Apolonia Ancient Art offers ancient Greek, Roman, Egyptian, and Pre-Columbian works of art Apolonia Ancient Art

Veracruz Mayan Stone Hacha with Serpent Warrior: Ex Sothebys

Veracruz Mayan Stone Hacha with Serpent Warrior: Ex Sothebys


browse these categories for related items...
Directory: Antiques: Regional Art: Americas: Pre Columbian: Pre AD 1000: Item # 1307715
Apolonia Ancient Art
View Seller Profile
290 Fillmore St. #D
Denver, CO. 80206
303-321-7351 gallery

Guest Book
 $6,875.00 
$6,875.00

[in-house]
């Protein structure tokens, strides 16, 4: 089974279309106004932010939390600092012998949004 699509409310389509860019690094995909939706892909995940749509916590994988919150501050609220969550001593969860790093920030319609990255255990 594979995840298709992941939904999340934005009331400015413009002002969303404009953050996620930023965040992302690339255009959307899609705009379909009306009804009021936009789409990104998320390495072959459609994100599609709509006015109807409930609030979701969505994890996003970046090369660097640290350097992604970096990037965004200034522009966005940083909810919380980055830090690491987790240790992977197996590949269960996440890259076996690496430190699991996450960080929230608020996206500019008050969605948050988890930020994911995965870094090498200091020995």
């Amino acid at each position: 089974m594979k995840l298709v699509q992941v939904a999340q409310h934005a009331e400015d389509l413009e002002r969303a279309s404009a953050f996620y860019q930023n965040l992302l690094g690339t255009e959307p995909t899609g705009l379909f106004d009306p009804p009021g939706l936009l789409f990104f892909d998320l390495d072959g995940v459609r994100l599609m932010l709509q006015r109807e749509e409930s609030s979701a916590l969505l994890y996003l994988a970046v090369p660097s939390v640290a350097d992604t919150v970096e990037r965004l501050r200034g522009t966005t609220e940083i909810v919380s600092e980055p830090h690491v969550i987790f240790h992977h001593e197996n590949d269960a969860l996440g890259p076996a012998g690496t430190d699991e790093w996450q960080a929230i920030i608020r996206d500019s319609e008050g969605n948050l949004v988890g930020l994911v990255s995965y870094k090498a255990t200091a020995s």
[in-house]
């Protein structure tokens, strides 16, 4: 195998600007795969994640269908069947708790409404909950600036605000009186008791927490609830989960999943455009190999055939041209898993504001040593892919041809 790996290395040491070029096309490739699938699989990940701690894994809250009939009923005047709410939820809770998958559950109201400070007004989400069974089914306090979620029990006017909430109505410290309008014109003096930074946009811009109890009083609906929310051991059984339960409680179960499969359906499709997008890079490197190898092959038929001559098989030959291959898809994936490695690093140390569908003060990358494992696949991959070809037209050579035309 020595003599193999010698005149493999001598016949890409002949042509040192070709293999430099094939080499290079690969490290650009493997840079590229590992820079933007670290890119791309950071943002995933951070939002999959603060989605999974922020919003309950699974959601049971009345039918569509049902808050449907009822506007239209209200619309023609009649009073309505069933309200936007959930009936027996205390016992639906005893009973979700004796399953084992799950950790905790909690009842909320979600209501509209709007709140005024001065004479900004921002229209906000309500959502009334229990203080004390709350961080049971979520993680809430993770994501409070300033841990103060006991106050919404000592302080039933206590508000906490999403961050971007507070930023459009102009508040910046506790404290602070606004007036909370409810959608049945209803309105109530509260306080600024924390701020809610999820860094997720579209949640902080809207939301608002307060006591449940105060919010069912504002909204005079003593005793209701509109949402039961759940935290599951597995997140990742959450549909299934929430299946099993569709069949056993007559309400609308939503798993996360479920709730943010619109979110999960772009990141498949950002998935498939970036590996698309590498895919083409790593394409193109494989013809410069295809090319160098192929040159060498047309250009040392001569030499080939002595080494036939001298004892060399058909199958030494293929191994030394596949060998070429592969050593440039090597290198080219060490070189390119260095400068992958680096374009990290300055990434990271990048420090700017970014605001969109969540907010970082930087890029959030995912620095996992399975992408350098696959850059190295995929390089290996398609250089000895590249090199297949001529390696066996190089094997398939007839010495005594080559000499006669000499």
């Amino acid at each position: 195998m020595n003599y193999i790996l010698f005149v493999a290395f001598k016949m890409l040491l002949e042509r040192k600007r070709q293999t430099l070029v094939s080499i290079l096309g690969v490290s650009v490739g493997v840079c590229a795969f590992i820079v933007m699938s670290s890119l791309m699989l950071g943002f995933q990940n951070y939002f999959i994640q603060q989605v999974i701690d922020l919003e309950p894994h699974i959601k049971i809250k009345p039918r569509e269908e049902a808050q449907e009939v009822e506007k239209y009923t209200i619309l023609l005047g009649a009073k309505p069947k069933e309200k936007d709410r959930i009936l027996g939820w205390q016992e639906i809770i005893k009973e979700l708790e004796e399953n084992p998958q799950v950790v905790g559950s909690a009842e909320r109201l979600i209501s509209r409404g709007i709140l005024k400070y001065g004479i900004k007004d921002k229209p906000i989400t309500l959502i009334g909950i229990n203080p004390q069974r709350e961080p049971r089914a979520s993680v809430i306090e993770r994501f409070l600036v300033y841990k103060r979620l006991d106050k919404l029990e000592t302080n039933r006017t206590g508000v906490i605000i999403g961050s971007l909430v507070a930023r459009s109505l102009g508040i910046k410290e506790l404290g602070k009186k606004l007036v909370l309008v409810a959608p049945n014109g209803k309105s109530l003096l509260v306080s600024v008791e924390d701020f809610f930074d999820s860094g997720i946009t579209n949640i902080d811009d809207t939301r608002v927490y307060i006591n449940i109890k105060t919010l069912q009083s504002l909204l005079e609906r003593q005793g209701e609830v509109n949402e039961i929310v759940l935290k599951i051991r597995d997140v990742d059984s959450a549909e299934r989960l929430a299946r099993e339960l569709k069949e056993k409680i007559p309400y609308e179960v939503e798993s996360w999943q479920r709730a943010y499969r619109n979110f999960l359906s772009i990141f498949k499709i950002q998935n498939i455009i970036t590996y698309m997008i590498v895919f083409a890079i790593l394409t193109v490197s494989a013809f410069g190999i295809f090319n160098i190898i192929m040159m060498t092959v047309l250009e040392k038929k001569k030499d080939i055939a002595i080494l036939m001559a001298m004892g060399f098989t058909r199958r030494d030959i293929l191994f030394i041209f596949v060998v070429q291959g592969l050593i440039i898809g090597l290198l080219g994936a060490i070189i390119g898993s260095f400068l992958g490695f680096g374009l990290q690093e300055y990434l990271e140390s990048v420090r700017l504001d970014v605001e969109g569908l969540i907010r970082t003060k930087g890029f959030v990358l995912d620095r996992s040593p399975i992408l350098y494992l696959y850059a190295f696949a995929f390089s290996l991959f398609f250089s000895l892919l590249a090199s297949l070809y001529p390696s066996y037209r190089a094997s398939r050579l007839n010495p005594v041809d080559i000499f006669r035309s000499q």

This attractive piece is a Mayan stone hacha that dates to the Late Classic Period, circa 550-950 A.D. This piece is approximately 6.7 inches high, and is intact with no repair/restoration. This piece is a serpent head with opened jaws that enclose a human head adorned with disk earspools, and each has sunken oval eyes. The serpent head has a crenelated upper lip, and the entire composition of this piece resembles an individual, more likely a warrior, who is seen wearing a hooded costume in the form of a serpent head. Another interpretation of this piece is that this piece represents a Mayan "Vision Serpent", with a warrior brought forth from the mouth of the serpent. This warrior also refers to a Mayan warrior cult that was linked to the evening star (Venus). This cult was also tied to the accession rites of the king, and a large component of these accession rites included the king's wife who underwent a bloodletting ritual so that she could communicate with this warrior, who may have been a dead ancestor, and/or a symbol of the king's role as warrior in this cult. The Mayan name of this "Serpent Warrior" is unknown, but the purpose of the bloodletting rite was to cause the "Vision Serpent" to materialize, along with the emerging "Serpent Warrior". This piece is in the form of a hacha, and may have been inserted into a ceremonial yoke, as this piece has a tenon designed behind the head of the serpent. The Mayan stone yoke and hacha pieces were all associated with the Mayan ballgame, and the piece offered here may also have been used in playing the game as well, as it is a slightly smaller example than what is normally seen. This appealing piece is made from a tan gray basalt, and has traces of red cinnabar. There are also spotty minute black mineral deposits, along with some minute root marking. This piece is a scarce to rare example, as there are very few Mayan stone works of art with the "Serpent Warrior" depicted, in addition to what is seen relative to recorded ceramic examples. This piece also sits on a custom metal stand. This piece was offered in Sotheby's Pre-Columbian Art, Nov. 1997, no. 369. ($2,500.00-$3,500.00 estimates, $5,060.00 realized.) Ex: Sotheby's Pre-Columbian Art, Nov. 1997, no. 369. Ex: Ron Messick Gallery, Santa Fe, NM, circa 1990's. Ex: Private CA. collection. I certify that this piece is authentic as to date, culture, and condition: